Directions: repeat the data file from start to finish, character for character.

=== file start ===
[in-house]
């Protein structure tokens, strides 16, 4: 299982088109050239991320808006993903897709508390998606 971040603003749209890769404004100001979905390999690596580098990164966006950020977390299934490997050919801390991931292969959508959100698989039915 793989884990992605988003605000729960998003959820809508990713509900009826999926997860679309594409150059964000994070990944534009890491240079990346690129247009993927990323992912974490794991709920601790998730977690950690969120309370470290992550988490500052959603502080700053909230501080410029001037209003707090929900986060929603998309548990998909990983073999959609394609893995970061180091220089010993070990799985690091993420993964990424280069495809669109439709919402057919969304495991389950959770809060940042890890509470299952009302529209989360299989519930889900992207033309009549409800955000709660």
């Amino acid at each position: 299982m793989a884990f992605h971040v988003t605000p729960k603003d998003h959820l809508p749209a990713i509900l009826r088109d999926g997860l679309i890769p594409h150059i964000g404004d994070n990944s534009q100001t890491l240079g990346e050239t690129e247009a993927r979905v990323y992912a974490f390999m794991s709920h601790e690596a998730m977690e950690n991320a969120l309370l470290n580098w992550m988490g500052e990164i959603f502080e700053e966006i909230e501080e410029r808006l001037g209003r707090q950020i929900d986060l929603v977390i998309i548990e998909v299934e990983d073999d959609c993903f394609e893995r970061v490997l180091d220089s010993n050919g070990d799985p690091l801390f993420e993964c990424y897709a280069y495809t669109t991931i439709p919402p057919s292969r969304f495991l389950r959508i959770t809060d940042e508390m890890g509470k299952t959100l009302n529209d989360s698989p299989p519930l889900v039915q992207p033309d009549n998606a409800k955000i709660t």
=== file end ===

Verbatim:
[in-house]
């Protein structure tokens, strides 16, 4: 299982088109050239991320808006993903897709508390998606 971040603003749209890769404004100001979905390999690596580098990164966006950020977390299934490997050919801390991931292969959508959100698989039915 793989884990992605988003605000729960998003959820809508990713509900009826999926997860679309594409150059964000994070990944534009890491240079990346690129247009993927990323992912974490794991709920601790998730977690950690969120309370470290992550988490500052959603502080700053909230501080410029001037209003707090929900986060929603998309548990998909990983073999959609394609893995970061180091220089010993070990799985690091993420993964990424280069495809669109439709919402057919969304495991389950959770809060940042890890509470299952009302529209989360299989519930889900992207033309009549409800955000709660």
């Amino acid at each position: 299982m793989a884990f992605h971040v988003t605000p729960k603003d998003h959820l809508p749209a990713i509900l009826r088109d999926g997860l679309i890769p594409h150059i964000g404004d994070n990944s534009q100001t890491l240079g990346e050239t690129e247009a993927r979905v990323y992912a974490f390999m794991s709920h601790e690596a998730m977690e950690n991320a969120l309370l470290n580098w992550m988490g500052e990164i959603f502080e700053e966006i909230e501080e410029r808006l001037g209003r707090q950020i929900d986060l929603v977390i998309i548990e998909v299934e990983d073999d959609c993903f394609e893995r970061v490997l180091d220089s010993n050919g070990d799985p690091l801390f993420e993964c990424y897709a280069y495809t669109t991931i439709p919402p057919s292969r969304f495991l389950r959508i959770t809060d940042e508390m890890g509470k299952t959100l009302n529209d989360s698989p299989p519930l889900v039915q992207p033309d009549n998606a409800k955000i709660t």